One of the realities of purchasing a 43 y/o sailboat is that the equipment is .. well old and used .. the sails are I imagine in fair shape .. she was raced when young here on the Bay .. and is set up for that purpose .. our inexperience with her particular rigging set-up made tacking a real learning experience .. which is why we chose to sail in light to moderate air .. as the afternoon wore on .. the wind increased and we enjoyed catching it and moving .. a complete thrill and wonder for me .. I tried to set marks to tack and change course .. but even with a stiffer breeze .. had trouble finding that 90 degree course and holding it .. she always drifted more and I was unable to keep her steady .. having to correct ..

At about 3 PM .. we made our 2nd pass by the entrance bouys to the channel back to the marina .. by then we had been out for 5 hours .. I thought to return .. the Super Bowl and a Crab feed at our yacht club (my Christmas present to myself) beckoned .. but I sighted a sailboat on the hook a mile or so away and wanted one last attempt at tacking around her .. to see if I could do so abit more smartly ..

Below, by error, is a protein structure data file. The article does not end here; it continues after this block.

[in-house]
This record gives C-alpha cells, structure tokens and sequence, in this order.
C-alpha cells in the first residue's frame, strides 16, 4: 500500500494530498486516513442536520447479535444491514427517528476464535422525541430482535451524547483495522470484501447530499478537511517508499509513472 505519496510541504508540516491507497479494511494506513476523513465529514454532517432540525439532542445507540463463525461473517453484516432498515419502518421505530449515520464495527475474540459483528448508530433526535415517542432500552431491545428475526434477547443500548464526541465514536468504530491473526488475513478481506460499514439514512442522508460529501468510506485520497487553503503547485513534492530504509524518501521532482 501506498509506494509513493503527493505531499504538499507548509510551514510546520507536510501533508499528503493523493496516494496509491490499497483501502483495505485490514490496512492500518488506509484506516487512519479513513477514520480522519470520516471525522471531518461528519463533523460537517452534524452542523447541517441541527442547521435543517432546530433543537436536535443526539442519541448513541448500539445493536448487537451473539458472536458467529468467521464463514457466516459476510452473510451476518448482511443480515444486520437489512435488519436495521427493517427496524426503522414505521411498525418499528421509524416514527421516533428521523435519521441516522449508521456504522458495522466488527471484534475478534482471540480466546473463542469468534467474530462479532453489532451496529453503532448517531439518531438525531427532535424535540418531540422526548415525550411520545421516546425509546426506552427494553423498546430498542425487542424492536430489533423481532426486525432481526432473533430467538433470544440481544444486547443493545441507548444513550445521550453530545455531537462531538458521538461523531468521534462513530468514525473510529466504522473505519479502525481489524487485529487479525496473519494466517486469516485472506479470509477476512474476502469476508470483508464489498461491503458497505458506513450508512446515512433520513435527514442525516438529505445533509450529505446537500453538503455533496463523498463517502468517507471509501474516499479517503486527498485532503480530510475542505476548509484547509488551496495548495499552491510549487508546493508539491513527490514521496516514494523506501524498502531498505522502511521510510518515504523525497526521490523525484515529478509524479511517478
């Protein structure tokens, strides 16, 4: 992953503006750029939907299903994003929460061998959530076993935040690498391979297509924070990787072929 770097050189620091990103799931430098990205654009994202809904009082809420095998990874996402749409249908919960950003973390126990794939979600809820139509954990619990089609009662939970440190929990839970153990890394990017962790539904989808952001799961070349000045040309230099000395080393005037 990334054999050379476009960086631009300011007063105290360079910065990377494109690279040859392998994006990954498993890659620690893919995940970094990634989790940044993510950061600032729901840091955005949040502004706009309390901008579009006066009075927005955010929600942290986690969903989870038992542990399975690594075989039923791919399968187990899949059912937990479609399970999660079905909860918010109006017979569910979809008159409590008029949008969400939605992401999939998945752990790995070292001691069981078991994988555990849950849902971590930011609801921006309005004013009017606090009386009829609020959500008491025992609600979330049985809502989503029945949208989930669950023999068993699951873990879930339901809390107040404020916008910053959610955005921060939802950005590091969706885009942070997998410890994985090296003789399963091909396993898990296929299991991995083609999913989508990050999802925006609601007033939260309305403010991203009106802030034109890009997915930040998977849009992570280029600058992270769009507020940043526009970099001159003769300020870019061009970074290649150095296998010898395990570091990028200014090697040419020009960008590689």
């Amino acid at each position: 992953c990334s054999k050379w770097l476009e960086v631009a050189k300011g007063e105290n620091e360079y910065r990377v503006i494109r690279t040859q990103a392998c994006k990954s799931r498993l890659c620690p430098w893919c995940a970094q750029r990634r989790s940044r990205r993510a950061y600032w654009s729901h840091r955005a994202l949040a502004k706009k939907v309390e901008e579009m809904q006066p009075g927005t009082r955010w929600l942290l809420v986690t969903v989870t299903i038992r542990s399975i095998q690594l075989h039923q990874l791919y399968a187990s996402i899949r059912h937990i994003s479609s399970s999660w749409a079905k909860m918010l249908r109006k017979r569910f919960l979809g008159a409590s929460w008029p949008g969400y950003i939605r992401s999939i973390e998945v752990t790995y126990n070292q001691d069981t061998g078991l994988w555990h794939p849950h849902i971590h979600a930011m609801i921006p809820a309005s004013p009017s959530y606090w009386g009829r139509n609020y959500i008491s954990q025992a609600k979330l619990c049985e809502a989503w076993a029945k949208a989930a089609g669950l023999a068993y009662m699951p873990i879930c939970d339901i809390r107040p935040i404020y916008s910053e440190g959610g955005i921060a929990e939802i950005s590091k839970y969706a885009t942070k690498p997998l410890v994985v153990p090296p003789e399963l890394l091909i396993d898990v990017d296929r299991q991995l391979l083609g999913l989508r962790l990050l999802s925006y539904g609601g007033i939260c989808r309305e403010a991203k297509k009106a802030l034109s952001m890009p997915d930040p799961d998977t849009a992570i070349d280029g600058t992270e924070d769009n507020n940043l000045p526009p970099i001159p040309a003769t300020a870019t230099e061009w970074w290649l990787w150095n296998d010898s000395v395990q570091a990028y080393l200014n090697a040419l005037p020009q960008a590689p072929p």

I know the winds pick up around 3:30 but it failed to register .. I was getting abit chilled .. but felt exhilarated ..

We negotiated around the sailboat .. perhaps abit better but not meeting my expectations and headed back .. and caught the stronger breeze .. and I again enjoyed finding that 'slot' .. feeling her move .. feeling her heel .. and learning to pull off abit .. straighten out and yet move abit faster than when heeling .. (we also learned .. in our planning to only sail in light air .. we had not stowed everything .. properly .. and healing does wreck havoc on unstowed items .. as well as refrigerator doors left unbolted shut) ..

On our last tack to get to the channel .. we inadvertently allowed the jib sheet go loose .. causing it to flap and flail in the growing wind .. although nothing serious .. it caused more than a few anxious moments .. compounded by my sudden chill .. and perhaps overextended adrenaline rush from the full day's activities .. unable to turn into the wind completely .. we managed to drop the main .. retrieve the flying jib .. and enter the channel for the 20 minute run back to our berth .. as I was now chilly .. I slipped below for some sweat pants .. (had been in shorts and a pullover all day) .. and slipped on a jacket over my PFD abit later .. just before entering the marina ..